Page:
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Circulating leukocytes are thought to extravasate from venules through open interendothelial junctions. To test this paradigm, we injected N-formyl-methionyl-leucyl-phenylalanine (FMLP) intradermally in guinea pigs, harvesting tissue at 5-60 min. At FMLP-injected sites, venular endothelium developed increased surface wrinkling and variation in thickness.(More)
Vascular permeability factor (VPF), also known as vascular endothelial growth Tactor, is a dimeric Mr 34,000†" 42,000 glycoprotein that possesses potent vascular permeability-enhancing and endothelial cell-specific mi-togcnic activities. It is synthesized by many rodent and human tumor cells and also by some normal cells. Recently we developed a sensitive(More)
The vascular system has the critical function of supplying tissues with nutrients and clearing waste products. To accomplish these goals, the vasculature must be sufficiently permeable to allow the free, bidirectional passage of small molecules and gases and, to a lesser extent, of plasma proteins. Physiologists and many vascular biologists differ as to the(More)
Two human molecules with surprisingly similar molecular structures, LFA-1 and Mac-1/OKM1, have recently been found to be important in cytolytic T lymphocyte-mediated killing, and in complement receptor function, respectively. Human LFA-1 contains two subunits of Mr 177,000 and 95,000 (1), and OKM 1/ Mac-1 (2) has two polypeptides of strikingly similar size.(More)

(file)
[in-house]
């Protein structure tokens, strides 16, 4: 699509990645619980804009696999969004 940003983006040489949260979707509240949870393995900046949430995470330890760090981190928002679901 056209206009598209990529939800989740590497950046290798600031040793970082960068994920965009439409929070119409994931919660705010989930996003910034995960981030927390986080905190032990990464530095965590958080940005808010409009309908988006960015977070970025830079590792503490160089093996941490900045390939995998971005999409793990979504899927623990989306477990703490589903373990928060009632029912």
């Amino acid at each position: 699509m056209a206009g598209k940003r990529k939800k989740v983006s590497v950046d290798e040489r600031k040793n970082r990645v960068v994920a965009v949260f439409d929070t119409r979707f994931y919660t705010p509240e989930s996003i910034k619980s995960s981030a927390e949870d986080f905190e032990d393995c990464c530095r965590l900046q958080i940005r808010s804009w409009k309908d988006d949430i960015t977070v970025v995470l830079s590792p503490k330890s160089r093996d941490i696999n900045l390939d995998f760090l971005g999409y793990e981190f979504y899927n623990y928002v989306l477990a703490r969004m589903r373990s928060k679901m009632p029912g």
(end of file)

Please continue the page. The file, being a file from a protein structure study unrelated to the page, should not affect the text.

Vascular permeability factor/vascular endothelial growth factor (VPF/VEGF, VEGF-A) is a multifunctional cytokine with important roles in pathological angiogenesis. Using an adenoviral vector engineered to express murine VEGF-A(164), we previously investigated the steps and mechanisms by which this cytokine induced the formation of new blood vessels in adult(More)
Lymphatic vessel growth, or lymphangiogenesis, is regulated by vascular endothelial growth factor-C (VEGF-C) and -D via VEGF receptor 3 (VEGFR-3). Recent studies suggest that VEGF, which does not bind to VEGFR-3, can also induce lymphangiogenesis through unknown mechanisms. To dissect the receptor pathway that triggers VEGFR-3-independent lymphangiogenesis,(More)
Therapies directed against VEGF-A and its receptors are effective in treating many mouse tumors but have been less so in treating human cancer patients. To elucidate the reasons that might be responsible for this difference in response, we investigated the nature of the blood vessels that appear in human and mouse cancers and the tumor “surrogate” blood(More)
Many important physiological and pathological processes are modulated by angiogenesis. It has been shown that initiation of this angiogenic process is an essential early step in the progression of malignant tumors. We report here that ablation of peripheral dopaminergic nerves markedly increased angiogenesis, microvessel density, microvascular permeability,(More)
Tumors initiate angiogenesis primarily by secreting vascular endothelial growth factor (VEGF-A(164)). The first new vessels to form are greatly enlarged, pericyte-poor sinusoids, called mother vessels (MV), that originate from preexisting venules. We postulated that the venular enlargement necessary to form MV would require a selective degradation of their(More)
Vascular endothelial growth factor (VEGF)-A has essential roles in vasculogenesis and angiogenesis, but the downstream steps and mechanisms by which human VEGF-A acts are incompletely understood. We report here that human VEGF-A exerts much of its angiogenic activity by up-regulating the expression of TR3 (mouse homologue Nur77), an immediate-early response(More)